29 April 2016
by Esther Han
'Project Mastermind': Colgate colluded with rivals and Woolworths to rip you offOmo laundry powder is one of the brands alleged to have been involved as part of the cartel.
Household name Colgate has been found guilty of conspiring with two rivals and supermarket giant Woolworths to manipulate the laundry detergent market and rip off customers, in what its executives called "project mastermind".
The Federal Court on Thursday slapped an $18 million penalty on Colgate-Palmolive, saying it breached Australia's competition laws in its attempts to limit the supply and control the price of detergents.
Colgate-Palmolive is slammed with the equal third biggest penalty for cartel conduct in Australian history. Vision courtesy Seven News Melbourne Colgate had entered into a cartel arrangement in 2008-09 with competitors Unilever and Cussons, with the co-operation of Woolworths, to phase out standard concentrated laundry detergents by a certain date and bring in ultra concentrates, the court found.
All parties stood to profit because ultra concentrates are cheaper to make, store and transport. They agreed to not pass on savings to consumers.
Colgate also admitted its executives shared sensitive market data with senior Unilever executives, including when they would lift prices. Affected brands include Cold Power, Radiant and Omo.
"The information sharing understanding involved phone calls between senior managers of competing companies, many of which started as social calls, but turned to unlawful exchanges of pricing information," said Rod Sims, chair of the Australian Competition and Consumer Commission, which brought the legal proceedings.
"Any contact between competitors carries risk and while discussion of price is particularly serious, there are many topics which may lead to an anti-competitive understanding."
The competition watchdog was tipped off by Unilever, which successfully applied for immunity under the ACCC's Immunity Policy for Cartel Conduct.
The heavy penalty against Colgate was comprised of $12 million for withholding supply, and $6 million for sharing sensitive information.
Despite the penalty being the third largest penalty the ACCC's achieved, Mr Sims said the personal care giant had received a "significant discount" because of its co-operation.
The giant grocer has missed an opportunity to revamp its culture, but investors should keep a watchful eye.
"We think it's a large penalty that sends a good deterrence message. We are trying to increase the size of penalties generally," he said.
"If you had some companies who have billions, the penalties can be large, and the fact this penalty was based on 10 per cent of turnover, this is the first time that's been done."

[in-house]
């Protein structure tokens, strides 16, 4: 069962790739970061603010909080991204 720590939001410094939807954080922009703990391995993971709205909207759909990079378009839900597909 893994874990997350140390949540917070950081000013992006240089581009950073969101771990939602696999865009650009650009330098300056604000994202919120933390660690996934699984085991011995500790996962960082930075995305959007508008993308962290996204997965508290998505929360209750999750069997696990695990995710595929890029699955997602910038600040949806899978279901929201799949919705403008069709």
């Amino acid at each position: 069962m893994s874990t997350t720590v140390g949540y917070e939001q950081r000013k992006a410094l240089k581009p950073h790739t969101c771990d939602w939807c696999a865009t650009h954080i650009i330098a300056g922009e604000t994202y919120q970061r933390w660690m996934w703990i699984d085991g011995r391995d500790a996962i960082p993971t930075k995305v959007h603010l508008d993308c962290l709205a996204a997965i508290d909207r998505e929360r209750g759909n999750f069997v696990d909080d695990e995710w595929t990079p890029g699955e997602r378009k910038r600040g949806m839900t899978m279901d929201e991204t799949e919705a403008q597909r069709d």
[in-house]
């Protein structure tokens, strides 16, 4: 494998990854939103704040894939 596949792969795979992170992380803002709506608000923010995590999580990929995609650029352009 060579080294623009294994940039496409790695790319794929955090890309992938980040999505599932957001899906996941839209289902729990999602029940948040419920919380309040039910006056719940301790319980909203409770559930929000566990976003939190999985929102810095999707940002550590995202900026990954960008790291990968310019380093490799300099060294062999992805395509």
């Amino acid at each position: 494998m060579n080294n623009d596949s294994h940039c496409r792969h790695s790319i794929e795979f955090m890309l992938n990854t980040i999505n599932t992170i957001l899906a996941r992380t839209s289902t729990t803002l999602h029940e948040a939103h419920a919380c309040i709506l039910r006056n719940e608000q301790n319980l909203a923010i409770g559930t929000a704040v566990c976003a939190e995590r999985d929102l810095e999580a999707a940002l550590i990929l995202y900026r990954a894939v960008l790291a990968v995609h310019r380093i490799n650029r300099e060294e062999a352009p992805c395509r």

The ACCC's case against Cussons and Woolworths is listed for hearing in June 2016. The regulator is seeking pecuniary penalties, declarations, injunctions, compliance programs and costs.
Some of the cartel meetings were held at Woolworths' offices in Sydney. Other meetings were held in 2008 and 2009, including site visits overseas to North America, where the transition to ultra-concentrates was further discussed and planned.
It has also resolved its proceedings against former Colgate sales director Paul Ansell, who has admitted to being knowingly concerned in the same cartel conduct.
By consent, the court also ordered Mr Ansell be disqualified from managing corporations for seven years and pay a contribution of $75,000 towards the ACCC's costs.
An email obtained by the ACCC contained within its court documents shows the level of co-operation within the industry. The email, from a high-ranking Colgate executive to various Colgate directors and staff about the move to ultra-concentrates and industry co-operation, says: "We need to be sensitive to this industry desire to create a new charter for detergents, to be more sustainable and all other reasons.
"I do not care if it is ready tomorrow. That is not my issue. My issue is as an industry to work together, to maintain our credibility and not look suspicious."
The Federal Court also made other orders by consent that Colgate update its trade practices compliance program and maintain that program for three years and pay a contribution of $450,000 towards the ACCC's costs.
When a similar shift to ultra concentrates occurred in New Zealand, shoppers there enjoyed significant discounting, for example, paying the price of a smaller pack for a larger pack.
Mr Sims said it would be difficult for Australian shoppers to seek recourse because it was hard to calculate what exact gains were made.
A Woolworths spokesman said: "The outcome today relates to Colgate only. We are still before the court on the matter and as such it's not appropriate for us to comment."